DAVID: Who makes that product?

    TOM: Icynene – I-c-y-n-e-n-e. Go to Icynene.com. They have a dealer locator. You can have a pro come out to your house and scope it out.

    DAVID: OK. Thanks a lot.

    TOM: It’s good stuff, David. Good luck. Thanks so much for calling us at 888-MONEY-PIT.

    LESLIE: Well, while it serves an important function, your kitchen backsplash is also a great way to showcase some personality. New trends in backsplash styles and designs are making it really easy to do.

    TOM: Yep. And some of these trends are not just for materials but how the backsplash is actually installed. For example, we’re seeing floor-to-ceiling or countertop-to-ceiling coverage with tile. It’s very popular now and it gives a uniform, very finished look to any kitchen while it creates the illusion of a very high ceiling.

    LESLIE: Mm-hmm. It really does look so pretty. And you find that sometimes the simpler the tile in that application, the better it looks.

    Now, we were also seeing new tile patterns, like herringbone, columns, basket weave. And all these other styles and designs of installation really bring texture and interest to the space. And I think it’s also important to think about – you know, we mix materials and we mix finishes in all the other spaces of our house. So why not think of doing the same in your kitchen with the backsplash? Glass tile added alongside porcelain or marble or granite or even wood carries a super-visual appeal.

    TOM: Yeah. And there’s also trends towards unconventional materials. So we’re seeing mirrors and concrete and even reclaimed or salvaged wood. These can all work well as non-traditional backsplash materials. And the metallics are in, also, like steel and bronze and the printed tin.

    I love the printed tin. It’s such an old-world style but just very, very classic style. And the steel does lend itself well to an industrial look. Because it’s printed tin, it’s a throwback to the tin ceilings of the years past. So it kind of combines and connects the old and the new. I love when you have a fairly clean and modern-looking kitchen but you’ve got this sort of very classic look in the tin tile. It’s very, very attractive.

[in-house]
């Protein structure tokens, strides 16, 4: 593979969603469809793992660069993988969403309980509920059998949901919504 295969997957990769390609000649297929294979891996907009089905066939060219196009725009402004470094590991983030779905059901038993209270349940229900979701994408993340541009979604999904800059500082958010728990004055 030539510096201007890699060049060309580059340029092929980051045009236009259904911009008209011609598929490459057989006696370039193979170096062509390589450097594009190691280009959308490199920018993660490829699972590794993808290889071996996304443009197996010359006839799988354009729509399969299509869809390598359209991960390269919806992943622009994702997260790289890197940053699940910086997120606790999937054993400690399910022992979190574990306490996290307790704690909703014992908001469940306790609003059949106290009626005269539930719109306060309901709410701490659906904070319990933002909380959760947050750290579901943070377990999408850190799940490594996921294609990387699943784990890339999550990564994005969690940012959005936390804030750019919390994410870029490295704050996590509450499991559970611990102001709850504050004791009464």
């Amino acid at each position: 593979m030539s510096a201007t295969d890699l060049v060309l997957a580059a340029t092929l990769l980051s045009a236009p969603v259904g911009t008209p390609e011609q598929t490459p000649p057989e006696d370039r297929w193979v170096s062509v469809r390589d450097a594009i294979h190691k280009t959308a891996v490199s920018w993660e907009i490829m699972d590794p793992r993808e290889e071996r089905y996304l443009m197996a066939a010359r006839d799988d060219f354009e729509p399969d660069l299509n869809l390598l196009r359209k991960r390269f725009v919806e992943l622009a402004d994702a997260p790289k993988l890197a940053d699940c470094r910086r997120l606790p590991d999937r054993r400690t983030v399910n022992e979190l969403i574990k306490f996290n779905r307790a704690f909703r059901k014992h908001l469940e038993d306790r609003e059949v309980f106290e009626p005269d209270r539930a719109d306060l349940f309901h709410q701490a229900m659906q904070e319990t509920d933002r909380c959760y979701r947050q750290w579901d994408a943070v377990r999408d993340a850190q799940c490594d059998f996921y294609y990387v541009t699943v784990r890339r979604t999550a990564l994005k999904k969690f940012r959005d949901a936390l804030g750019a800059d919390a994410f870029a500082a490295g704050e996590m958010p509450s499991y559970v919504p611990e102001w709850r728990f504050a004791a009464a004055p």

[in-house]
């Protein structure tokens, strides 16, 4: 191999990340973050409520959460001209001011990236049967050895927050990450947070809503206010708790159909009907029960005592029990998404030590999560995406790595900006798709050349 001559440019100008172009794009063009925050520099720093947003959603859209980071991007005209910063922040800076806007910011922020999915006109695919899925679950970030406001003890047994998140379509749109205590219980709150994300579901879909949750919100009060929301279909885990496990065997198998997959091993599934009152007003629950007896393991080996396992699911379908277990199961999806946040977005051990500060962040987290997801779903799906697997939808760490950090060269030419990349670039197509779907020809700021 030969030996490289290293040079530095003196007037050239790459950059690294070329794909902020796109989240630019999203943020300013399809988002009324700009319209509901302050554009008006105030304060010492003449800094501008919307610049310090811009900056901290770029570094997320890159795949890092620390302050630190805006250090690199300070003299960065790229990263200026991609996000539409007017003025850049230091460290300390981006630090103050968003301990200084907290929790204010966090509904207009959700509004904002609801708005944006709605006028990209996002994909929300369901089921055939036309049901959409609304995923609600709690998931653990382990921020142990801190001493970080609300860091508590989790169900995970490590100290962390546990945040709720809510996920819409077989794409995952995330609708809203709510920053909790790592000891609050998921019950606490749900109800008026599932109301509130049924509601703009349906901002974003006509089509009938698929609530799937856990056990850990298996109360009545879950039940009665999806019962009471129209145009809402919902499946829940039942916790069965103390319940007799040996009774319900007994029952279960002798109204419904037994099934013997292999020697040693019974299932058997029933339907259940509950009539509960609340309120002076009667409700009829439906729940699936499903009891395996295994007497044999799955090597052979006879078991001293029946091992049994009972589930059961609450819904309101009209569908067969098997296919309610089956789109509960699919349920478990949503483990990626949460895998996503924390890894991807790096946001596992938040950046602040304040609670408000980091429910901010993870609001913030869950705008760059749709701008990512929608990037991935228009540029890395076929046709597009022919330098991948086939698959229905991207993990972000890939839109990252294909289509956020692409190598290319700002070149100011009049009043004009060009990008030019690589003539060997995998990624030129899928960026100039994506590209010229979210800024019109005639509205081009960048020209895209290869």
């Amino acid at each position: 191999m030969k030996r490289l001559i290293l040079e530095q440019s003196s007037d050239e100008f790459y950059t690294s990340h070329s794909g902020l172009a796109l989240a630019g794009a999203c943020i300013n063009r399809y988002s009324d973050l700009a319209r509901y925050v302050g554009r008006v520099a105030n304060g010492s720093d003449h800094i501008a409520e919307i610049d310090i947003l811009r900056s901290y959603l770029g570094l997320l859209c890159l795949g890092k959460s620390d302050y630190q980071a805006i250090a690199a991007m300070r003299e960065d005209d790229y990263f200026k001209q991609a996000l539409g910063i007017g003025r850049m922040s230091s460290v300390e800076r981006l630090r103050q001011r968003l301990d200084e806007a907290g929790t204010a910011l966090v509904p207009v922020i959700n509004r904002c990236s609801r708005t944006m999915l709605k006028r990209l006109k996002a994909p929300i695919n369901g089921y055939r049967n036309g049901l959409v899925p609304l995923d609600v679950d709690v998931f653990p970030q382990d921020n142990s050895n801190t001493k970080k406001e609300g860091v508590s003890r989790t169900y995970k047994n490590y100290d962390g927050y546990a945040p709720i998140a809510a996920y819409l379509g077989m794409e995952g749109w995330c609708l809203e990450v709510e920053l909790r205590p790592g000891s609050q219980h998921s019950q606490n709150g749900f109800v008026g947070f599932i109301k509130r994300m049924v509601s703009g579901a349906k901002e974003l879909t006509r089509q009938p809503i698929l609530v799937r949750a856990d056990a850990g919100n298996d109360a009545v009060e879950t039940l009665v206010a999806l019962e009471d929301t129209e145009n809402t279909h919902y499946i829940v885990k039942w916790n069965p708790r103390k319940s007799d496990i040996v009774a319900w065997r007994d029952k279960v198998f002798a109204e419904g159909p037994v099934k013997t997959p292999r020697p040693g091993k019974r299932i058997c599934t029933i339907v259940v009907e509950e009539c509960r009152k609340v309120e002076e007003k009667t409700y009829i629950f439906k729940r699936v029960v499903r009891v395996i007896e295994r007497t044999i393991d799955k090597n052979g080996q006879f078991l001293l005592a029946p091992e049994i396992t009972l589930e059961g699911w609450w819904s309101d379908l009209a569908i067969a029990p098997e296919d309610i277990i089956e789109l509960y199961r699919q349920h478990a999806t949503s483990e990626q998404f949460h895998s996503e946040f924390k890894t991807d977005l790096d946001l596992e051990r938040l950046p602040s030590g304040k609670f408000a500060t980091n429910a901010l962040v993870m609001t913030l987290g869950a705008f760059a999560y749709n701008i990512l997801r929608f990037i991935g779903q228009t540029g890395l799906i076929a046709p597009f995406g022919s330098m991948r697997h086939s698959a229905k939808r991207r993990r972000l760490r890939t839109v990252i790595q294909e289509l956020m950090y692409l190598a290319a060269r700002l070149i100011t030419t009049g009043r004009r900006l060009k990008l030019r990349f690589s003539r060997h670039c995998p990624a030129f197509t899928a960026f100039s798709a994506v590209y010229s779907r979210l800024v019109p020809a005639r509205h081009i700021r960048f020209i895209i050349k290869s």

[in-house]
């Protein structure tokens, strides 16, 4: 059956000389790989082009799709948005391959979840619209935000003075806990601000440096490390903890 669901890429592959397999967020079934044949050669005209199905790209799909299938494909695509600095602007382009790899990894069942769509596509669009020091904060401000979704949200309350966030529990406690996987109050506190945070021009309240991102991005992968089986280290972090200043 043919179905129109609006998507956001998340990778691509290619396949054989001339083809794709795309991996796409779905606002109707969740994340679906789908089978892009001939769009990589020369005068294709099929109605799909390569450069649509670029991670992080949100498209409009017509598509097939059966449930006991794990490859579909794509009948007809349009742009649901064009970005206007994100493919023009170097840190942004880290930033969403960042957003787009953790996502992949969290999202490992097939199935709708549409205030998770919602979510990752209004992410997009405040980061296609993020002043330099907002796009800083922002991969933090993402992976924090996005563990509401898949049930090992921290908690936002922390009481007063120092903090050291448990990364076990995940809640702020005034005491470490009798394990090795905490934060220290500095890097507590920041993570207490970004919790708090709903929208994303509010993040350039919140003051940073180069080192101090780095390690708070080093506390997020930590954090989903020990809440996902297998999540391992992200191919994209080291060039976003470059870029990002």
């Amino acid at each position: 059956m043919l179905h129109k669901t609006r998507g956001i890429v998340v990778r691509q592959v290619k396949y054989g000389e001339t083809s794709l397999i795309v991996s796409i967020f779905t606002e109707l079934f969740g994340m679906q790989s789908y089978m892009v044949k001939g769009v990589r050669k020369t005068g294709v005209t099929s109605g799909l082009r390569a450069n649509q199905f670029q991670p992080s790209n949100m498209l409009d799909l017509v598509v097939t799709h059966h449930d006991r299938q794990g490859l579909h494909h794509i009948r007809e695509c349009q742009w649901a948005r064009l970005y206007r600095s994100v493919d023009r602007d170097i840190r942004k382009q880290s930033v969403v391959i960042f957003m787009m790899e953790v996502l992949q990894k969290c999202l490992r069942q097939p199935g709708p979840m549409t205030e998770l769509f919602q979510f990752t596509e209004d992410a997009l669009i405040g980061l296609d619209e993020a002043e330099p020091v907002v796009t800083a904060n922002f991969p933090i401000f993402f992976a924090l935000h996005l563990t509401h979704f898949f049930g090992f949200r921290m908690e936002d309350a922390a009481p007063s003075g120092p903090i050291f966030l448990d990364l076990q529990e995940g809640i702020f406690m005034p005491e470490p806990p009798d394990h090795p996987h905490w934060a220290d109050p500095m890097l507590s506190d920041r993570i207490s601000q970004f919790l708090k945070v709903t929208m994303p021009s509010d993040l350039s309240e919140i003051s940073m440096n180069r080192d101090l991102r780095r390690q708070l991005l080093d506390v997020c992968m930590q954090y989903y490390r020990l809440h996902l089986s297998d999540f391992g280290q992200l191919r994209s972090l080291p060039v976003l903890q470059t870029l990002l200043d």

LESLIE: Cathy in Massachusetts is on the line with a crumbling basement wall. Tell us what’s going on at your money pit.

    CATHY: Our house was sold about 1802. That’s the earliest records that we have. And the chimneys are literally turning to dust in the basement. The bricks themselves. They’re not just crumbling; they are – they have become dust. And I need to know, is there anything we can do to salvage them? Or if we take them down, does it compromise the stability of the whole building?

    TOM: Well, it definitely would not compromise the stability of the building because chimneys are not part of the structure. They just hold themselves up. Now, are these active chimneys or inactive chimneys? Are they being used for a fireplace or for the heating system?

    CATHY: No. We are afraid to use them for fireplaces.

    TOM: OK. No, that’s wise. Well, how is your heating system being vented, Cathy, if it’s not through the chimney?

    CATHY: There’s two fireplaces in the building that extend up to the second floor, to the roof. And we have a gas boiler that is vented through one of them but we can actually vent it to the outside.

    TOM: Is the chimney that’s deteriorating the one that the gas boiler is in?

    CATHY: Both of them are. One of them was a cooking oven back in the 1800s. They used it for a school for young girls and taught them the fine arts of cooking. And it – that’s the large, walk-in fireplace and it’s just totally crumbled. The bricks are falling out and a lot of it is just dust. The other one is a little better shape but it’s still turning to dust.

    TOM: Alright. Well, first of all, it would be highly unlikely that either of them are safe to use, because they’re not lined.

    Now, the process of lining – there’s a number of ways to do that but one process of lining is where they drop a tube down the middle of the chimney itself and they pour a concrete kind of slurry mix around the outside of the tube and then deflate the tube and pull it out. That process can actually make the chimney stronger. If that’s something you’re interested in, you could explore that. It’s probably costly.

    If you want to just get rid of the chimneys and the fireplaces, then that’s totally fine. And what you’ll do is essentially disassemble them from the top down and then roof over the openings. As long as you’re not going to use them and you have no plans for it, I see no reason to keep them.